Organic Winemaking Guidelines

- Non GMO
- Vegan Friendly
- Gluten-Free
- No added Additives or Preservatives including sulfites

Organic winemaking starts in the vineyard.

This region is ideal for achieving that perfect chemistry needed for good fruit and good wine, because it is so consistently windy and dry. As far as flavor profiles, there is a much stronger fruit presence and vibrancy to organic wine. During maceration, the temperature is kept lower, which helps preserve those varietal-specific characteristics. Although for most red wines, age ability is desirable, organic red wines walk the line between that naturally occurring youthfulness and fresh vibrancy and preserving the wine against that oxygen constraint. 


- Certified Organically Grown Grapes and Yeast
- In order to carry the USDA Certified Organic Seal, the wine must also be made in an organically approved facility.  Badger Mountain Inc, where all of our wines are made is a certified organic food processor.  All wines which are made in our winery are made with these organic guidelines

No Additives or Preservatives

“No Sulfites Added” is a requirement of every USDA organic certified wine. Sulfites give longevity to wine, offsetting the effects of oxygen on wine. It is preferred for organic fruit, as use of sulfites can deplete the fruitiness, vibrancy and youth you get out of organic wines. 

Difference between Organic & Conventional winemaking

Organic winemaking takes a lot more labor, time, attention and skill. With conventional wines, there are luxuries in your toolbox – you can expose a wine to oxygen to a certain extent, use sulfites, add chemicals to adjust the chemistry to where you want it and use barrels with time for ageing characteristics. With organic wine, the only tool you have is the fruit you bring in, your cellar team and your creativity. A lot more planning goes into it at the vineyard level too. The winemaker is almost required to start blending vineyard lots before he even brings in the fruit. For example, if there is a Riesling site that is high temperature and low pH, he might plan to combine it with a lot from a cooler site to bring the chemistry to a combination suitable for successful fermentations.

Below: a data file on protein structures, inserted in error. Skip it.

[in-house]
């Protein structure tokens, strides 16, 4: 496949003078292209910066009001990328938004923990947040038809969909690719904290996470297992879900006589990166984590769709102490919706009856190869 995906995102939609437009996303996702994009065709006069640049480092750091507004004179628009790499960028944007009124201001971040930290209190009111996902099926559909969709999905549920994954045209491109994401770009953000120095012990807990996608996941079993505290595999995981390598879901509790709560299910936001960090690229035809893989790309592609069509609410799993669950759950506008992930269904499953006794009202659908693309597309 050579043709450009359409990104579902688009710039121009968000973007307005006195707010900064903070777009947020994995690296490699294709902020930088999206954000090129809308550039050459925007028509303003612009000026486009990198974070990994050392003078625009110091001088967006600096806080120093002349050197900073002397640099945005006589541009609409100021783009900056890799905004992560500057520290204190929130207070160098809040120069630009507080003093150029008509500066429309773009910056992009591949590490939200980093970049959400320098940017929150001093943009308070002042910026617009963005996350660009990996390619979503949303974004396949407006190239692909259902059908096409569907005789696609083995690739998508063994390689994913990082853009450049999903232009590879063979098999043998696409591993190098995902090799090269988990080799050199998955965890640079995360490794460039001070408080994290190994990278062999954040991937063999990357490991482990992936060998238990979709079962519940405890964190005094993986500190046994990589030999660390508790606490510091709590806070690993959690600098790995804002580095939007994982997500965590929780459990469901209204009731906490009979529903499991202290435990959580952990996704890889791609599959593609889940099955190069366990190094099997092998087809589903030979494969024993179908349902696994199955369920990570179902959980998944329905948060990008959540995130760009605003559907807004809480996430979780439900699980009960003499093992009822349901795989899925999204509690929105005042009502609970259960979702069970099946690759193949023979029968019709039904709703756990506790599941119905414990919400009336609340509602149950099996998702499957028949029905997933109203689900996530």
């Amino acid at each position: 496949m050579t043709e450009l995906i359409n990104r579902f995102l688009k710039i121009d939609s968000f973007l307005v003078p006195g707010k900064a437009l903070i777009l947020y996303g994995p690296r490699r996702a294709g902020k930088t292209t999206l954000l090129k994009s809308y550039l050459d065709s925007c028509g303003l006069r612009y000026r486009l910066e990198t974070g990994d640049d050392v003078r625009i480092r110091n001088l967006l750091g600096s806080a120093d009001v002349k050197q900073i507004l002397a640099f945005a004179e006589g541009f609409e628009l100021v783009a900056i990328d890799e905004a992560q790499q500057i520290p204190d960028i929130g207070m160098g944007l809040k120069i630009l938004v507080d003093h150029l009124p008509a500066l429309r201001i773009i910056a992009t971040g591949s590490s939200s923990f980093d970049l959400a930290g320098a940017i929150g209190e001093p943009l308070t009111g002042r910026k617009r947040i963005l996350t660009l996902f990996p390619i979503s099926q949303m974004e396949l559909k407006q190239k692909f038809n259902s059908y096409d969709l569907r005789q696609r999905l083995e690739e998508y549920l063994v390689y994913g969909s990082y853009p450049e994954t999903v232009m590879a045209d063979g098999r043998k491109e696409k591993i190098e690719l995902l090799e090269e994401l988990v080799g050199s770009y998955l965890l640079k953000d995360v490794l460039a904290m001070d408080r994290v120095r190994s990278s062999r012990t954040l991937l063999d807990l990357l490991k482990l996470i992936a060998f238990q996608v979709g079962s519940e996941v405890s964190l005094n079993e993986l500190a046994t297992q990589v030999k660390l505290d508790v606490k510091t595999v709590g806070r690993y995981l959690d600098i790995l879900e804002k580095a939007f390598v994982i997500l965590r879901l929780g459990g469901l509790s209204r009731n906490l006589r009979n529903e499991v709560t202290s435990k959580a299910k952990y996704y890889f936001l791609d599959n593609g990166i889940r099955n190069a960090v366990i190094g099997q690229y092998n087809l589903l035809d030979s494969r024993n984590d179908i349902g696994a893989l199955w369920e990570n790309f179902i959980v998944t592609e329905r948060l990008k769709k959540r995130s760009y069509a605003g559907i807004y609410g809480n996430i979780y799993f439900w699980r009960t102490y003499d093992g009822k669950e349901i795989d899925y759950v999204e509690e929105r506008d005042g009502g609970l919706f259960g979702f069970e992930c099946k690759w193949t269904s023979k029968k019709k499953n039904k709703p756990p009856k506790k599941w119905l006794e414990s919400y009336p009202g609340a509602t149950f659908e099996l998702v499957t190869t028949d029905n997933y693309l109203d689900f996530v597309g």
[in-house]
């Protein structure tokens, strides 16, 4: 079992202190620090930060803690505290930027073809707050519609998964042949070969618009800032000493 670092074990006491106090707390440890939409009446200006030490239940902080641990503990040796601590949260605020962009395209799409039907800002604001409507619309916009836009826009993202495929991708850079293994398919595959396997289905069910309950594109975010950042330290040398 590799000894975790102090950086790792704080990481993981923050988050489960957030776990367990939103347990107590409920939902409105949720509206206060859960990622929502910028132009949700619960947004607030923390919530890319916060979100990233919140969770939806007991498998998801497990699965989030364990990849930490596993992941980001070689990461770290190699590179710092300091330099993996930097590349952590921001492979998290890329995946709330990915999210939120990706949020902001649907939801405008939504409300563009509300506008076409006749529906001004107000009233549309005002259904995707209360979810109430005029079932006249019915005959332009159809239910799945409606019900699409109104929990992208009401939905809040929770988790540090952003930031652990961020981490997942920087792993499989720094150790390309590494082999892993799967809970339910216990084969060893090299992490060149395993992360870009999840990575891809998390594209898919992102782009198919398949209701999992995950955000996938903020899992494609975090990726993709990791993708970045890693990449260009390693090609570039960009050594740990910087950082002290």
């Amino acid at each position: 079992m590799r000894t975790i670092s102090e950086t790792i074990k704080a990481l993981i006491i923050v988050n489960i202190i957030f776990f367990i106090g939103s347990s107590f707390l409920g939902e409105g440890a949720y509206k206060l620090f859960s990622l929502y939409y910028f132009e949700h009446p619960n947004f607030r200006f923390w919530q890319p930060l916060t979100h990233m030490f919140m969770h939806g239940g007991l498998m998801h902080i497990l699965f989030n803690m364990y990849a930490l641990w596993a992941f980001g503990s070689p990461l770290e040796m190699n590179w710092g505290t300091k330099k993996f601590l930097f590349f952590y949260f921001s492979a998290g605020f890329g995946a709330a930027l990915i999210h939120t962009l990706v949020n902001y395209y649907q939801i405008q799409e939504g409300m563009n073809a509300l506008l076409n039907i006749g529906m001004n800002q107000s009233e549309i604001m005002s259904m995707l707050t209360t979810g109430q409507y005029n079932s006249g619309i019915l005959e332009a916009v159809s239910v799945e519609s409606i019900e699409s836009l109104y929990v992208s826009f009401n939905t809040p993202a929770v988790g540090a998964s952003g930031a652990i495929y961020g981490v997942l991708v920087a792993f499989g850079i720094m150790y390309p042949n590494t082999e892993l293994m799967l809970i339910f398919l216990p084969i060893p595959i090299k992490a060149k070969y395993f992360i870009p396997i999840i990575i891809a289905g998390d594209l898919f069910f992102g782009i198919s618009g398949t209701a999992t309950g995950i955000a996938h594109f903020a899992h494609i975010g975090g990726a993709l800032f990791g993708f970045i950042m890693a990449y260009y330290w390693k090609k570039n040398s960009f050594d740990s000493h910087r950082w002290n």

Challenges in Organic Winemaking

Weather impact on the vineyard are probably the main point of concern when thinking about beginning organic winemaking. The most vital things to watch for are most commonly humidity, mildew and moisture control. We have our own trellis system that is specific to our vineyard for those purposes. The vineyard is always your starting point. Once it come into the winery, oxygen exposure is the main concern. The fruit requires a higher attention to detail, the least possible amount of oxygen exposure, a gentle hand, and time. Jose says that you really have to start with the ideal chemistry in the fruit, so a lot depends on the vineyard conditions. That initial fruit chemistry is what will help the wines achieve longevity of flavors. With organic winemaking, you can’t reverse any actions or processes like you can at some points with conventional winemaking. You only get one shot at each wine, so timing and attention to detail are really where you want to put the focus. 

Organic Red Aging

We age in stainless steel to eliminate oxygen exposure as much as possible and in order to control temperature. In barrels, these two factors can be very difficult to control, since they are porous containers. When you put organics in barrel, you also see a lot of problems managing dissolved CO2, which can help with a wine’s mouthfeel and structure.


We bottle or box the certified organic’s like a brewery, as the safest place to store the wine is in our facility.  As we receive orders from our wholesalers around the world, we then bottle what they have ordered, and we send it out.  We always want to have fresh product being shipped out and consumed.

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